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Kavanaugh accuser ‘struggled’ with decision to go public, Washington Post reporter says

After having a confidential letter revealed in the press, Christine Blasey Ford came forward this weekend as the woman accusing Judge Brett Kavanaugh of sexual assault more than 30 years ago. Kavanaugh has issued a strong denial. Lisa Desjardins reports, then Judy Woodruff talks with Emma Brown from the Washington Post, who was in touch with Ford for months before publishing her account.

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  • Judy Woodruff:

    First, though, the questions about Brett Kavanaugh.

    After first being outed in the press, college professor Christine Blasey Ford came forward this weekend as the woman accusing Judge Kavanaugh of sexual assault more than 30 years ago.

    Ford alleges that at a high school party Kavanaugh, while inebriated, forced the teenager into a room and attacked her, before she was able to escape.

    As Lisa Desjardins reports, the allegation has drawn swift responses from the White House to Capitol Hill.

  • President Donald Trump:

    Judge Kavanaugh is one of the finest people that I have ever known.

  • Lisa Desjardins:

    President Trump defended his nominee today, but said Brett Kavanaugh's accuser should be heard out.

  • President Donald Trump:

    At the same time, we want to go through a process. We want to make sure everything is perfect, everything is just right. They will go through a process and hear everybody out. I think it's important. I believe they think it's important.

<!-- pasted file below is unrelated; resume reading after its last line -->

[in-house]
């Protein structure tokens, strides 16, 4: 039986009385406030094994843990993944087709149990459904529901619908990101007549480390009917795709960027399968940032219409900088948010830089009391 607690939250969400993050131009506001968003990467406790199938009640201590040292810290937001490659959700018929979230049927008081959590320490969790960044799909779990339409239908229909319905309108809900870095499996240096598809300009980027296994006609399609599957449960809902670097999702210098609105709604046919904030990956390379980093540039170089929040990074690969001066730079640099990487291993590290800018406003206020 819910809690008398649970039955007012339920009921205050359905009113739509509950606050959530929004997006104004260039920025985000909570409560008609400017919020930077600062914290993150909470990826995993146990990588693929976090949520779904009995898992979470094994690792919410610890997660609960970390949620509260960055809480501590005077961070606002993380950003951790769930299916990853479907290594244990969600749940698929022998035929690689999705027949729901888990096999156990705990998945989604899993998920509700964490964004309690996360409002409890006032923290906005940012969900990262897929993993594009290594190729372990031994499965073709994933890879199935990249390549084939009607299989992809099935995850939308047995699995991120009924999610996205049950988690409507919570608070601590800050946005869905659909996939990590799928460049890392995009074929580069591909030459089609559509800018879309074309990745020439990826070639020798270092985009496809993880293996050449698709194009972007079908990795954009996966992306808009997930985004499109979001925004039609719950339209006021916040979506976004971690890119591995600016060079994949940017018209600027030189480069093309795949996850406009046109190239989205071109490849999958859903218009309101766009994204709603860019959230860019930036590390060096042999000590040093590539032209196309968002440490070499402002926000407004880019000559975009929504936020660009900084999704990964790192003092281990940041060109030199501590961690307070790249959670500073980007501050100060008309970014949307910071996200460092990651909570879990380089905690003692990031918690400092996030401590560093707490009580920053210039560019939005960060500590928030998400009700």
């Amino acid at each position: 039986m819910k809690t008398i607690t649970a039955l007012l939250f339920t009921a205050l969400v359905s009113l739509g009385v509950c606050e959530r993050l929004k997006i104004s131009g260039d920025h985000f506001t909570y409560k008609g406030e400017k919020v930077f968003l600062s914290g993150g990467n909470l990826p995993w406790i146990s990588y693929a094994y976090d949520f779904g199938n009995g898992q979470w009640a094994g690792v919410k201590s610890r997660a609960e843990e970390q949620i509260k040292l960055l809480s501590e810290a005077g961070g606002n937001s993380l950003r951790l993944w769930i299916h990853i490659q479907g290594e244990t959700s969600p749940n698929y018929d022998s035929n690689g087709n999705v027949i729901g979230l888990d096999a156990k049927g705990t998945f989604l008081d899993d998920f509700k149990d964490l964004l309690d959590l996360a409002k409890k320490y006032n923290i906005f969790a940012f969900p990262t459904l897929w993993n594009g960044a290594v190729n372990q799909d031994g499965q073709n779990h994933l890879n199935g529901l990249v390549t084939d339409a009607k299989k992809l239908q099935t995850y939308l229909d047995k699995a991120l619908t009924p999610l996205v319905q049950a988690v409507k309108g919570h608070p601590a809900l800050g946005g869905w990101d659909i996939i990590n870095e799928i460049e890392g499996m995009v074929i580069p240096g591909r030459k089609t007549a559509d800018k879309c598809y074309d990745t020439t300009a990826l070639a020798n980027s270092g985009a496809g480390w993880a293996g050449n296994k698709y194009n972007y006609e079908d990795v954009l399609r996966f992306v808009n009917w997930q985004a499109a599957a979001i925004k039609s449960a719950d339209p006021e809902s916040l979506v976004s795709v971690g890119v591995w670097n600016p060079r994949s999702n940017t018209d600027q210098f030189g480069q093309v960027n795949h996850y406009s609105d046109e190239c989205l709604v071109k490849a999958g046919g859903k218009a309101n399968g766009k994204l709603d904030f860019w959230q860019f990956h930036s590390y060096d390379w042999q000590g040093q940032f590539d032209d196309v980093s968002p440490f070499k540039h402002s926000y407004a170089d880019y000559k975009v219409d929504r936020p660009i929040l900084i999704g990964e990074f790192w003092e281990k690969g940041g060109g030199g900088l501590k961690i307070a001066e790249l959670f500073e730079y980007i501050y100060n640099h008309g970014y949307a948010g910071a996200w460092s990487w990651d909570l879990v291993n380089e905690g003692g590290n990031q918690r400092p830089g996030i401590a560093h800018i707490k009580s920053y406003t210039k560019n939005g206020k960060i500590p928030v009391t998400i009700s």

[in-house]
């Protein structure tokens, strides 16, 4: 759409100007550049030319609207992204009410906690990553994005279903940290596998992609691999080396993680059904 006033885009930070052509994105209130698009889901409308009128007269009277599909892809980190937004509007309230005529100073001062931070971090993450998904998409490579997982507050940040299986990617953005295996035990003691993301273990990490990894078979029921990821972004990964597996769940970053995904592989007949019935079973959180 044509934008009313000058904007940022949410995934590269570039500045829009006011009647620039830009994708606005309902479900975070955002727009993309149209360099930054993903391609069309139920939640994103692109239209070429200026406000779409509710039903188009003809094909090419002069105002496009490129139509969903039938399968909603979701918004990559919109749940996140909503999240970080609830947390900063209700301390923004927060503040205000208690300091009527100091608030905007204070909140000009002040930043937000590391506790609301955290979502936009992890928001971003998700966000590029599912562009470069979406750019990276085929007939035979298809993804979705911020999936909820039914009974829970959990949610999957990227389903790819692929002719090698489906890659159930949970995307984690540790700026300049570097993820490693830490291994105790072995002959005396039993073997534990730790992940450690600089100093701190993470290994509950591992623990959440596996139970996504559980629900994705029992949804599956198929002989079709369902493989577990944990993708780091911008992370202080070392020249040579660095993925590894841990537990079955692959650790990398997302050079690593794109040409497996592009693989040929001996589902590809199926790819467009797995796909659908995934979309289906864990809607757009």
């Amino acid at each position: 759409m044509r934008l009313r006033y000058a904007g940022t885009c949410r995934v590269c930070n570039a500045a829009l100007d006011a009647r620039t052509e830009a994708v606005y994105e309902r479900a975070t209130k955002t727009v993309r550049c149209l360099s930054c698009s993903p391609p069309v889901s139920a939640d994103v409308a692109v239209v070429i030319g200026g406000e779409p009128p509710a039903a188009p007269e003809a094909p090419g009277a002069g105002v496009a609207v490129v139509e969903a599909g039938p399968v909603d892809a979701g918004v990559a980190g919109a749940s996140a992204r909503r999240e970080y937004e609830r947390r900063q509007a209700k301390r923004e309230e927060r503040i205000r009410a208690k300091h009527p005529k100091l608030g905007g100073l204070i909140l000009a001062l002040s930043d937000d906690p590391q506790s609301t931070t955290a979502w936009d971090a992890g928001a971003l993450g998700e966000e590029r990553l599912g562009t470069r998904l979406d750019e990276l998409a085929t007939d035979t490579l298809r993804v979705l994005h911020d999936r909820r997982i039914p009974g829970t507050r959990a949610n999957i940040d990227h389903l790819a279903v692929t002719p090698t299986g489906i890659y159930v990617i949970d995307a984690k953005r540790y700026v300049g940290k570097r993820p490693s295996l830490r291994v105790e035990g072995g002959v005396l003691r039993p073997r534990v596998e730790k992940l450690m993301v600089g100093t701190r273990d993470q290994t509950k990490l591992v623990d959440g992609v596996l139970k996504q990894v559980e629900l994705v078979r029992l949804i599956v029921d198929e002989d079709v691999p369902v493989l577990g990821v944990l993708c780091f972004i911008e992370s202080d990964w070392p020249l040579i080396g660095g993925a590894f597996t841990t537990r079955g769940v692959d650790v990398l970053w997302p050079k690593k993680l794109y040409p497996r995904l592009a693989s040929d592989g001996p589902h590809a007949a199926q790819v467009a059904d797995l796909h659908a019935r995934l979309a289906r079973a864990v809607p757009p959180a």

• Lisa Desjardins:

    Kavanaugh himself issued a strong denial, his second in four days, saying — quote — "I have never done anything like what the accuser describes to her or to anyone," adding he is willing to cooperate with the Senate Judiciary Committee.

    Kavanaugh's accuser, Christine Blasey Ford, detailed the alleged attack in a letter to Democratic Senator Dianne Feinstein in late July. CNN reported the letter says of Kavanaugh and a friend — quote — "They both laughed as Kavanaugh tried to disrobe me in their highly inebriated state. With Kavanaugh's hand over my mouth, I feared he may inadvertently kill me."

    A lawyer for Ford confirmed to "The Today Show" that she is willing to testify. Democrats were quick to call for a delay in Kavanaugh's confirmation.

    Illinois Senator Dick Durbin.

  • Sen. Richard Durbin, D-Ill.: